Lecture Eleven: Chapter Two, Section 3: Fundamental Choice and Specific Kinds of Behavior
1. What courses does the Church recommend when one finds oneself with a dubious (doubtful) conscience? What obligation does one have to obey an erroneous conscience? How should one form one’s conscience?
2. Why does Veritatis splendor hold that fundamental option theory tends to ignore or misunderstand the authentic notion of “mortal sin”? What is mortal sin? What argument does fundamental option theorists offer in support of their view? What objections does Veritatis splendor raise against this view?
3. What notion of “fundamental option” does Veritatis splendor find praiseworthy? Why does it see this notion so important for providing the motivation that we need for making wise choices in life? Why does the encyclical put so much stress on the need for determining the moral status of each specific choice of action and why does it resist the tendency within some contemporary theologians to urge that only one’s general orientation (not one’s specific acts) are moral significant?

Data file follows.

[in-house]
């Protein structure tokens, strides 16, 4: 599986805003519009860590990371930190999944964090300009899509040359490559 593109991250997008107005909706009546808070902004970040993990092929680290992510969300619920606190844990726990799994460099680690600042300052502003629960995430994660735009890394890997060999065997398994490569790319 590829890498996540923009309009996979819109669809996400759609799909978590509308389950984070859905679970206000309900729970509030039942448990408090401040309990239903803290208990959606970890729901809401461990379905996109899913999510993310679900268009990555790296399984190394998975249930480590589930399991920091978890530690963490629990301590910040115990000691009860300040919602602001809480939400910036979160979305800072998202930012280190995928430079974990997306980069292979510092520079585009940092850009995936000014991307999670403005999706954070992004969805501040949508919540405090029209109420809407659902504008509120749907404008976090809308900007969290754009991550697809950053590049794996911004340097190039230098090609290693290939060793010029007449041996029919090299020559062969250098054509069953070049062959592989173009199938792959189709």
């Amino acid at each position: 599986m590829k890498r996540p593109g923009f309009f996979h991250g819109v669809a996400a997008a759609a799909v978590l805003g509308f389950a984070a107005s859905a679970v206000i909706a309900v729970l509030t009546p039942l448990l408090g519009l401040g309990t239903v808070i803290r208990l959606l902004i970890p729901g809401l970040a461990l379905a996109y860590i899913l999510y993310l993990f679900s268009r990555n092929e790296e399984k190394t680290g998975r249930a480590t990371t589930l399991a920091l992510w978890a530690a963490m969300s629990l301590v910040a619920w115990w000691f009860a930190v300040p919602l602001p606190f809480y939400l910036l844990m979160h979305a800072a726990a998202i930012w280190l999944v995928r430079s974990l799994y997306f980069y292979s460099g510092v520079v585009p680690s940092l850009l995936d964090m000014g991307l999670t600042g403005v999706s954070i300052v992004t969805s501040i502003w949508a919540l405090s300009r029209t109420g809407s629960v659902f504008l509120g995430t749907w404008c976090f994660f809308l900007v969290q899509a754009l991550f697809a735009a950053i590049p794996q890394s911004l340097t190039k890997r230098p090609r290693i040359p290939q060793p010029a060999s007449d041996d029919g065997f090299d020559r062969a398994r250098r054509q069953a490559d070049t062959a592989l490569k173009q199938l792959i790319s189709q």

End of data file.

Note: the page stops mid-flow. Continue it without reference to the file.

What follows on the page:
Suggestions for further reading:
Brian V. Johnstone, “Erroneous Conscience in Veritatis splendor and the Theological Tradition” in The Splendor of Accuracy: An Examination of the Assertions Made by Veritatis Splendor, edited by Joseph A. Selling and Jan Jans. Grand Rapids MI: William B. Eerdmans, 1994, pp. 114-35.
Pope John Paul II. Reconciliatio et paenitentia (On Reconciliation And Penance), 1984. Available at http://www.ewtn.com/library/PAPALDOC/JP2RECON.HTM.
Janet Smith. “Natural Law and Personalism” in Veritatis splendor: American Responses, edited by Michael E. Allsopp & John J. O’Keefe. Kansas City KS: Sheed & War, 1995, pp. 194-207.